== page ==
Is it time to consider population screening for fracture risk in postmenopausal women? A position paper from the International Osteoporosis Foundation Epidemiology/Quality of Life Working Group.
Chotiyarnwong P., McCloskey EV., Harvey NC., Lorentzon M., Prieto-Alhambra D., Abrahamsen B., Adachi JD., Borgström F., Bruyere O., Carey JJ., Clark P., Cooper C., Curtis EM., Dennison E., Diaz-Curiel M., Dimai HP., Grigorie D., Hiligsmann M., Khashayar P., Lewiecki EM., Lips P., Lorenc RS., Ortolani S., Papaioannou A., Silverman S., Sosa M., Szulc P., Ward KA., Yoshimura N., Kanis JA.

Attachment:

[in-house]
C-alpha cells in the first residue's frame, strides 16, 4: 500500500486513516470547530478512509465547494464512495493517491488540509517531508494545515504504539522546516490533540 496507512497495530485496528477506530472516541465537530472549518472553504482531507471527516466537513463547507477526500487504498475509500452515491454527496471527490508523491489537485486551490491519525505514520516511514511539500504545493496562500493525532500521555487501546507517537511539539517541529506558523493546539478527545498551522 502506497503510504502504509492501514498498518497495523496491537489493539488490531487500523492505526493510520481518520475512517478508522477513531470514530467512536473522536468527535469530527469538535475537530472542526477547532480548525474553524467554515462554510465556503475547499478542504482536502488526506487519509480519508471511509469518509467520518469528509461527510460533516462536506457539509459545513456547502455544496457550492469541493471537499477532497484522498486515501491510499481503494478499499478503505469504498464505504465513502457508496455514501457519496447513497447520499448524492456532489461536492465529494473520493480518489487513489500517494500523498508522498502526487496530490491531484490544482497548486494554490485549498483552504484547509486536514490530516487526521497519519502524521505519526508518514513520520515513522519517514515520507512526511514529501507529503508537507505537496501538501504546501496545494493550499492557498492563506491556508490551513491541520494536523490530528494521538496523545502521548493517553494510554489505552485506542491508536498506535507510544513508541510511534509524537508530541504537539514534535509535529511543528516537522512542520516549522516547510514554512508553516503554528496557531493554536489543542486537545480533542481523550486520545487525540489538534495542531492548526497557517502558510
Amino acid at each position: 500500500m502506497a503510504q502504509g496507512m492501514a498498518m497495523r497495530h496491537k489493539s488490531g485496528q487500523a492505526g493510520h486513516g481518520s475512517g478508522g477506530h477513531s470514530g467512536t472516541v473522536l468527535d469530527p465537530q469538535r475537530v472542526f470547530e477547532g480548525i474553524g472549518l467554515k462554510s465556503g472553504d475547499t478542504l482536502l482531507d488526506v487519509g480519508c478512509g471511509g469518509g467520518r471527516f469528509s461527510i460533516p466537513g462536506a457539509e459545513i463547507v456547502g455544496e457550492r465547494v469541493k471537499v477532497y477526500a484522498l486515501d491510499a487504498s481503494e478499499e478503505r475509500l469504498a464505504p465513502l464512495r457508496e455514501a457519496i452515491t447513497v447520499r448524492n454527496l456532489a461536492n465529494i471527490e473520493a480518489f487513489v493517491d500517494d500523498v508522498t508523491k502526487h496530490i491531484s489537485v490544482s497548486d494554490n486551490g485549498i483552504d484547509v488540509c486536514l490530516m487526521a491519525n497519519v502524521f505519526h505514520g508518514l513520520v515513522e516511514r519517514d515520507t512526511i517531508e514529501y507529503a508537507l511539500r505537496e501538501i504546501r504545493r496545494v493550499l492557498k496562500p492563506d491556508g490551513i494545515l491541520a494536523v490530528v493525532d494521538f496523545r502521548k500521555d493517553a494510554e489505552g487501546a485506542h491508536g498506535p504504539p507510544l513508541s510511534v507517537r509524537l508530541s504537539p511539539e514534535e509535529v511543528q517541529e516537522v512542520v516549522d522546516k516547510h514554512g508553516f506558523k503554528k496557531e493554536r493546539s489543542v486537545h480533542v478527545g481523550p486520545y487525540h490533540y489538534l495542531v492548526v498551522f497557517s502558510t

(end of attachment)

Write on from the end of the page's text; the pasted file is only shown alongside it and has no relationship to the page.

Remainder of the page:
The IOF Epidemiology and Quality of Life Working Group has reviewed the potential role of population screening for high hip fracture risk against well-established criteria. The report concludes that such an approach should strongly be considered in many health care systems to reduce the burden of hip fractures. INTRODUCTION: The burden of long-term osteoporosis management falls on primary care in most healthcare systems. However, a wide and stable treatment gap exists in many such settings; most of which appears to be secondary to a lack of awareness of fracture risk. Screening is a public health measure for the purpose of identifying individuals who are likely to benefit from further investigations and/or treatment to reduce the risk of a disease or its complications. The purpose of this report was to review the evidence for a potential screening programme to identify postmenopausal women at increased risk of hip fracture. METHODS: The approach took well-established criteria for the development of a screening program, adapted by the UK National Screening Committee, and sought the opinion of 20 members of the International Osteoporosis Foundation's Working Group on Epidemiology and Quality of Life as to whether each criterion was met (yes, partial or no). For each criterion, the evidence base was then reviewed and summarized. RESULTS AND CONCLUSION: The report concludes that evidence supports the proposal that screening for high fracture risk in primary care should strongly be considered for incorporation into many health care systems to reduce the burden of fractures, particularly hip fractures. The key remaining hurdles to overcome are engagement with primary care healthcare professionals, and the implementation of systems that facilitate and maintain the screening program.